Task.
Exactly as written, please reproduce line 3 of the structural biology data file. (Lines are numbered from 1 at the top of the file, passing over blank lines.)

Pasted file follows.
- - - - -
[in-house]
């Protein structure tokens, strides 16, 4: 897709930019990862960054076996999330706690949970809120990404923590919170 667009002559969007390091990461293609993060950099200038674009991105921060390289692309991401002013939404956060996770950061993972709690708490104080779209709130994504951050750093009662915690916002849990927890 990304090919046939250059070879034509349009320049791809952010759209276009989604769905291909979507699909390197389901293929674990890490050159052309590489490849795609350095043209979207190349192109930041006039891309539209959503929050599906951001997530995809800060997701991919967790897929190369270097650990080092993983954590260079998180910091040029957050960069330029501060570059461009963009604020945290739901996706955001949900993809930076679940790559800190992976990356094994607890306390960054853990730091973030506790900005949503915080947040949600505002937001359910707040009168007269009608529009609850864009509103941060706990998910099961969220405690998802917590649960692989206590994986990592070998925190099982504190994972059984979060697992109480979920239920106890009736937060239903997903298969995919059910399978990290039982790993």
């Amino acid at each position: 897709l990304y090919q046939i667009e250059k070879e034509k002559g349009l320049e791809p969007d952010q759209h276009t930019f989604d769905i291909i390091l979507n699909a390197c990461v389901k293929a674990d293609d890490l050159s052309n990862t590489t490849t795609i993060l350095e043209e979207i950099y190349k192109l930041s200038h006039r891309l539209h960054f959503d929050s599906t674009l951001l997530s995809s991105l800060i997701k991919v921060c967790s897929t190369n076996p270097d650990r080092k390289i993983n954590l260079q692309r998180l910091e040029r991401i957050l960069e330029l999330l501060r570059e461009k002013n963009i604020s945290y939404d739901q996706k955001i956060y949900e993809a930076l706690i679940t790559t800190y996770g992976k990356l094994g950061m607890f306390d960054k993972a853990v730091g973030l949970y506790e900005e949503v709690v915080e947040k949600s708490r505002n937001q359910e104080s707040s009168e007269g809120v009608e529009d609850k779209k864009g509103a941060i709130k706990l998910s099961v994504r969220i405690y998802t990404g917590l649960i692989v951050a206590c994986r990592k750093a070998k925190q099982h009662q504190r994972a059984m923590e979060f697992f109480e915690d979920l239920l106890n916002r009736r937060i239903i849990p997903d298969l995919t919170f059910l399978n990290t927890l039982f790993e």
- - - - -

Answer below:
């Amino acid at each position: 897709l990304y090919q046939i667009e250059k070879e034509k002559g349009l320049e791809p969007d952010q759209h276009t930019f989604d769905i291909i390091l979507n699909a390197c990461v389901k293929a674990d293609d890490l050159s052309n990862t590489t490849t795609i993060l350095e043209e979207i950099y190349k192109l930041s200038h006039r891309l539209h960054f959503d929050s599906t674009l951001l997530s995809s991105l800060i997701k991919v921060c967790s897929t190369n076996p270097d650990r080092k390289i993983n954590l260079q692309r998180l910091e040029r991401i957050l960069e330029l999330l501060r570059e461009k002013n963009i604020s945290y939404d739901q996706k955001i956060y949900e993809a930076l706690i679940t790559t800190y996770g992976k990356l094994g950061m607890f306390d960054k993972a853990v730091g973030l949970y506790e900005e949503v709690v915080e947040k949600s708490r505002n937001q359910e104080s707040s009168e007269g809120v009608e529009d609850k779209k864009g509103a941060i709130k706990l998910s099961v994504r969220i405690y998802t990404g917590l649960i692989v951050a206590c994986r990592k750093a070998k925190q099982h009662q504190r994972a059984m923590e979060f697992f109480e915690d979920l239920l106890n916002r009736r937060i239903i849990p997903d298969l995919t919170f059910l399978n990290t927890l039982f790993e």